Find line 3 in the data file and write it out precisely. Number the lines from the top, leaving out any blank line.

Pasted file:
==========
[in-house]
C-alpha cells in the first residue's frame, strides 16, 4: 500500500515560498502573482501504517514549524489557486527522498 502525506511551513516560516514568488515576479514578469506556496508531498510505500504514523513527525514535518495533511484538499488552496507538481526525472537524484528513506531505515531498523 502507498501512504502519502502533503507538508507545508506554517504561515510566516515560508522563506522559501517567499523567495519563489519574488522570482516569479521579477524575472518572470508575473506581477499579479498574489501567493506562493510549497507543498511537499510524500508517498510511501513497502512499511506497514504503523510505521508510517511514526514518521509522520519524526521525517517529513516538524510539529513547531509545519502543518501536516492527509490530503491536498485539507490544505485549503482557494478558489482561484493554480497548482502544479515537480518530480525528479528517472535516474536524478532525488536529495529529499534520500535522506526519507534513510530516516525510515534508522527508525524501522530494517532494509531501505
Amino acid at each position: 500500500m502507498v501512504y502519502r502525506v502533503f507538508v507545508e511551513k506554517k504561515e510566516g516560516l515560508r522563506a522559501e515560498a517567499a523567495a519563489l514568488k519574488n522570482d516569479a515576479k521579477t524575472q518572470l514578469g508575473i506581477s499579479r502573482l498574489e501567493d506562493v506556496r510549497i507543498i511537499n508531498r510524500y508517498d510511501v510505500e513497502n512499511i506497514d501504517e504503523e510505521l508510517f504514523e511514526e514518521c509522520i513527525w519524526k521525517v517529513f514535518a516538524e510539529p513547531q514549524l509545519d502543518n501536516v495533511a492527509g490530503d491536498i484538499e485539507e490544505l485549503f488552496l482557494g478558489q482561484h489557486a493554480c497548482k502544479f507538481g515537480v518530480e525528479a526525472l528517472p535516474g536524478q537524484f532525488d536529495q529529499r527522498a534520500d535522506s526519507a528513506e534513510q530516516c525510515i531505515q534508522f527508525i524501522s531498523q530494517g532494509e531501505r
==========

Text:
Amino acid at each position: 500500500m502507498v501512504y502519502r502525506v502533503f507538508v507545508e511551513k506554517k504561515e510566516g516560516l515560508r522563506a522559501e515560498a517567499a523567495a519563489l514568488k519574488n522570482d516569479a515576479k521579477t524575472q518572470l514578469g508575473i506581477s499579479r502573482l498574489e501567493d506562493v506556496r510549497i507543498i511537499n508531498r510524500y508517498d510511501v510505500e513497502n512499511i506497514d501504517e504503523e510505521l508510517f504514523e511514526e514518521c509522520i513527525w519524526k521525517v517529513f514535518a516538524e510539529p513547531q514549524l509545519d502543518n501536516v495533511a492527509g490530503d491536498i484538499e485539507e490544505l485549503f488552496l482557494g478558489q482561484h489557486a493554480c497548482k502544479f507538481g515537480v518530480e525528479a526525472l528517472p535516474g536524478q537524484f532525488d536529495q529529499r527522498a534520500d535522506s526519507a528513506e534513510q530516516c525510515i531505515q534508522f527508525i524501522s531498523q530494517g532494509e531501505r